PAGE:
The Muse is Not Amusing
Charity, the heroine, is the daughter of an earl who became embroiled in scandal some years ago that resulted in the loss of her reputation. Retreating from London to Scotland, she marries her older brother’s friend. They move back to London to run his father’s bookshop. Due to injuries that became infected, her husband dies not long after the birth of their daughter. Into their bookshop, now run by just her, comes an old friend and her first love.
Will they want to rekindle the old flame between them? Can he forgive her for her part in the scandals so long ago? Will she want to maintain her independence, which she seems to enjoy? What does Charity truly want for herself and her daughter?
This had to be one of the most poorly written books I’ve read in a very long time. So much was wrong in it on so many fronts I hardly know where to begin. Charity seems to be outrageous just to be outrageous; we don’t really understand what the earlier scandal was about for a long time, though it is talked about and alluded to constantly. Something so pivotal for both the hero and the heroine should have been explained more upfront (or added piece by piece more quickly) so that the character’s actions and thoughts in the current plotline don’t seem so strange. There was one claim the author made in the prologue that seemed outrageous and made me go, “Huh??” So far as I know–and I could be wrong–unless her parentage or legitimacy is in question, society cannot take away the appellation of “Lady” from a woman who is the daughter of an earl!
Her previous husband is seen only briefly in the prologue before they marry; he seems to serve just to give her a bookshop and a child; I don’t really see how this backstory adds anything to the main story, which is all about scandals, lies, coverups, etc. We know nothing of the hero-to-be until he shows up in the store. Then a partial backstory is given from both perspectives, but it is more confusing than illuminating. I’ll admit: I got frustrated with the story. The plot and backstory just seemed to be a jumble of ideas that never gelled. I don’t mind if an author tantalizes and teases, releasing tidbits along the way of a couple’s shared history, but this did not feel like that at all. The whole setup just rings completely false, and it didn’t improve as the book progressed.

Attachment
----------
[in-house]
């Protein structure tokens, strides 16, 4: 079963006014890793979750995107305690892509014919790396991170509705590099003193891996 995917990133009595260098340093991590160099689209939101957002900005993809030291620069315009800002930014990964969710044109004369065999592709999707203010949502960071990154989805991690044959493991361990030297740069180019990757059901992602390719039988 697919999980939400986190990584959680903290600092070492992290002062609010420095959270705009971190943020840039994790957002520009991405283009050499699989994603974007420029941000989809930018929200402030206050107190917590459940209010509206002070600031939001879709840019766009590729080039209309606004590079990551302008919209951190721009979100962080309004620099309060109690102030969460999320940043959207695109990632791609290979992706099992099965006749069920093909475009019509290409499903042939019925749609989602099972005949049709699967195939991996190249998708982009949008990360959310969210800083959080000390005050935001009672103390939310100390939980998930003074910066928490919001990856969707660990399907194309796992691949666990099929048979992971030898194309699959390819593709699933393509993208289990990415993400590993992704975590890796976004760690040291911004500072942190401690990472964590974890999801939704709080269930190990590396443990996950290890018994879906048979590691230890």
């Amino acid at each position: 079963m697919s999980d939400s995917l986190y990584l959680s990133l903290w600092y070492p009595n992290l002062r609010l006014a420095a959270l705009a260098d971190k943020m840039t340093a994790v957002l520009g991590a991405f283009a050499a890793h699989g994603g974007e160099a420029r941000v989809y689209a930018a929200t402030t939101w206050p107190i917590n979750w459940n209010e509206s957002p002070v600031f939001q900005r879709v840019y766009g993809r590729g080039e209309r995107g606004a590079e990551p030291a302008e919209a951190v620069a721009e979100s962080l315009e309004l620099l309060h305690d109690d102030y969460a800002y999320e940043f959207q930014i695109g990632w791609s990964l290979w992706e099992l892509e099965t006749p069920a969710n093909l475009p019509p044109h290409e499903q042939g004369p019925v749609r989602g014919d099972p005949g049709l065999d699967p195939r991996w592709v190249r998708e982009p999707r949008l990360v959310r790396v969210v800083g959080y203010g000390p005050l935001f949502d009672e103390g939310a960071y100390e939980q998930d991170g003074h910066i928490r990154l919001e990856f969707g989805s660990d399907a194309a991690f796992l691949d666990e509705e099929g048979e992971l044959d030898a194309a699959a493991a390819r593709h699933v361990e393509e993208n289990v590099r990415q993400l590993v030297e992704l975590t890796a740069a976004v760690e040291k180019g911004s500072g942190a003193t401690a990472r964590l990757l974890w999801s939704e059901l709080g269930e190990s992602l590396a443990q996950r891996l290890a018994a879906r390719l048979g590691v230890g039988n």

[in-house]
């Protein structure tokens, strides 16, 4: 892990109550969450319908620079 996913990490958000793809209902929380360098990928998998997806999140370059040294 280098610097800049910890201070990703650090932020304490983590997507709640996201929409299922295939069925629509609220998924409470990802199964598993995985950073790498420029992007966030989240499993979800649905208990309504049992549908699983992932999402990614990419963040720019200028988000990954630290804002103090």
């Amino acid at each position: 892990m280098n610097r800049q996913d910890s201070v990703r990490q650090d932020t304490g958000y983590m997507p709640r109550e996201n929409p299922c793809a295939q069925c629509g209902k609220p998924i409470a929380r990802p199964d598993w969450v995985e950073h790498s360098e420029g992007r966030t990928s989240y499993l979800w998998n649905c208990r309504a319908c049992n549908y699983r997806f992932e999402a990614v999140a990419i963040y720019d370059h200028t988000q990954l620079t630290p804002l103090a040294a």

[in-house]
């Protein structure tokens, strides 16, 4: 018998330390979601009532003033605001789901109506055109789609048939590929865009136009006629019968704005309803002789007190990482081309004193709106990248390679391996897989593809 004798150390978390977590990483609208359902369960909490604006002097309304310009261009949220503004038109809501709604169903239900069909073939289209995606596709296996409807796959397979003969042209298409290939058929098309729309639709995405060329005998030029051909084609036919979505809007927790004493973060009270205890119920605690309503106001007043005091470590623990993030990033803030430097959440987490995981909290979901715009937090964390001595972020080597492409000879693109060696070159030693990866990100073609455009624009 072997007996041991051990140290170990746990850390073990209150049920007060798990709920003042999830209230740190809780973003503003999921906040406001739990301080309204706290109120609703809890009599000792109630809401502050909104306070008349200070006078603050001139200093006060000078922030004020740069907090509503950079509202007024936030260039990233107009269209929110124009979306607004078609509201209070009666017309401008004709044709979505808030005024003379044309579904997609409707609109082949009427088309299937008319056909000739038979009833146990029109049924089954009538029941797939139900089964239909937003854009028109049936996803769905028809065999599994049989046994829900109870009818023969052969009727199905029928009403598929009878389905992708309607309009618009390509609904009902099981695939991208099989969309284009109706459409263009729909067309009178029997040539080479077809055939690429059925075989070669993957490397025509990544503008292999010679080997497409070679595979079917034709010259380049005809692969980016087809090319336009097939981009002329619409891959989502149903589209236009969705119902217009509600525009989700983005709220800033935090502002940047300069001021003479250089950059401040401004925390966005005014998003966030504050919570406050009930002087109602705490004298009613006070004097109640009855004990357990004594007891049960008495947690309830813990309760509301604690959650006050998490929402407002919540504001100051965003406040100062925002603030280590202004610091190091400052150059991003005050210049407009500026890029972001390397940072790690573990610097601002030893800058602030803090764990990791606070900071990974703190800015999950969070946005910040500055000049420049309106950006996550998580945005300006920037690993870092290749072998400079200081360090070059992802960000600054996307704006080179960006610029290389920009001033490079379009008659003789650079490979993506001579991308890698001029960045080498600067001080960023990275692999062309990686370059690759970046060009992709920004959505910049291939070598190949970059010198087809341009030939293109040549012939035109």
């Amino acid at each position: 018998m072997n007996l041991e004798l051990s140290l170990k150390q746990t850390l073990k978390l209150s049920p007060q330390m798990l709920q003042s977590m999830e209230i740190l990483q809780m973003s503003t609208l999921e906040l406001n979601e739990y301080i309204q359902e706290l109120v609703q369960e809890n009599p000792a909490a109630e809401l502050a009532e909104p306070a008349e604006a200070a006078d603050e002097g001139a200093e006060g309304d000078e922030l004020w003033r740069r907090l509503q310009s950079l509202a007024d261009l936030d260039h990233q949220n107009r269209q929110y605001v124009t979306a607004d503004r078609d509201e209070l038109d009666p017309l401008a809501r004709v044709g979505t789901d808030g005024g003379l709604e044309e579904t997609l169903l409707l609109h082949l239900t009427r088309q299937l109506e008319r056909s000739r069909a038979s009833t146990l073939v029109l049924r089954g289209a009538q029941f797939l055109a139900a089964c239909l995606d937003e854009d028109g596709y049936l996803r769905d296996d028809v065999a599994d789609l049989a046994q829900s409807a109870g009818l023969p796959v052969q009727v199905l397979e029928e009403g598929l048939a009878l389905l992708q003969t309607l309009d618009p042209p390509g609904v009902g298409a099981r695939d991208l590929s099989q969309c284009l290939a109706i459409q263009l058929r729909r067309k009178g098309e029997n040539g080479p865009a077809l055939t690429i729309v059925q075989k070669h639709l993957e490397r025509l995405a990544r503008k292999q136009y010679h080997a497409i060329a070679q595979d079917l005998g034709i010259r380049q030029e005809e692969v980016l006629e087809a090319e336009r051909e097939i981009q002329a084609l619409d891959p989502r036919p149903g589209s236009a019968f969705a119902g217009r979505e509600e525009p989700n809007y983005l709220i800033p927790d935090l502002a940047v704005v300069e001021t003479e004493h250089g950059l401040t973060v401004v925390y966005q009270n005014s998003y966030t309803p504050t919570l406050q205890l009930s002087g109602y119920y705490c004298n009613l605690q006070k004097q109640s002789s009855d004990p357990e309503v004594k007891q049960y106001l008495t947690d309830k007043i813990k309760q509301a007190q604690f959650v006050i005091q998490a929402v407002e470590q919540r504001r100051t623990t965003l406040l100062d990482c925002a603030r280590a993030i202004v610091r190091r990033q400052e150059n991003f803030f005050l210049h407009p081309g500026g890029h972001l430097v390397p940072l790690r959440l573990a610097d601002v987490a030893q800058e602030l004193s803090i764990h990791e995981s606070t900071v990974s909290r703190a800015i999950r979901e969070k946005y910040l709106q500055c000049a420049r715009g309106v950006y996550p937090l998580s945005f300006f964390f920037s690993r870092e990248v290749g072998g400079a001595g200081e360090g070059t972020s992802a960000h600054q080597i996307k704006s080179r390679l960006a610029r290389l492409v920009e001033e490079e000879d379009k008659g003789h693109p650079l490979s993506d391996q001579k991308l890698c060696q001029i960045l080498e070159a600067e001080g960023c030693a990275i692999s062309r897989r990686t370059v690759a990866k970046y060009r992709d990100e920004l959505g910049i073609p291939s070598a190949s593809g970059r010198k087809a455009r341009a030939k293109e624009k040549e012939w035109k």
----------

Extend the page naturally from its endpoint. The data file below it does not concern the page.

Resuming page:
There were many problems with language as well. The writing is not only stilted and unnatural, but the author used words and phrases in dialogue and narrative that people just don’t say or think . . . or are just flat out wrong. I’ve never heard lace called “blond” to describe its color, and the use of “stay” for “stays” is hard on the ear if you regularly read historical fiction. I can guess what “children born in [London’s] dredges” mean, but that word should not be used here. Several times the hero talks about “gentlemen of my peerage” instead of saying “my peers” or “the peerage,” either of which would most likely sound better depending on the context. And what–precisely–is “constitution of character” as it relates to post pregnancy? One’s body changes during pregnancy but hopefully not one’s character. Sometimes the wording was shockingly modern, like when she described her husband-to-be as “her brother’s mate, but she fancied him.” Another time, she used, “we are in this together,” which doesn’t sound very historical to me.
Here are a couple of lines that struck me odd as a nurse: “Altair was injured enough as it was with sutures in his side and a broken leg. There was no doubt that once his spine healed completely he would return to the front lines.” The way those lines follow each other (and there was no prior mention of a spinal injury), it made it seem like the spine and side injury related. The way she attempted to portray a Scottish accent didn’t make sense. Here’s a line: “So, ya’ gonna come ta’ London with me after we marry…” Apostrophes are typically used to show the lack of a letter that makes a sound; this is not the case here. The most commonly used copyediting stylebook for novels in the United States declares that a word like “marquess” should not only have the possessive apostrophe but an s following it (marquess’s, not marquess’); so the title of the book itself seems to have a punctuation mistake. Several times dialog tags and other phrases/sentences around dialogue weren’t punctuated correctly.
I cannot recommend this book. I had a hard time sticking with it. Sometimes I think I only did so to see what strange things the author would have the characters say or do next. Because of the problems with plot, character, and language, I suggest forgetting this book and finding another Regency one that will be more compelling and enjoyable.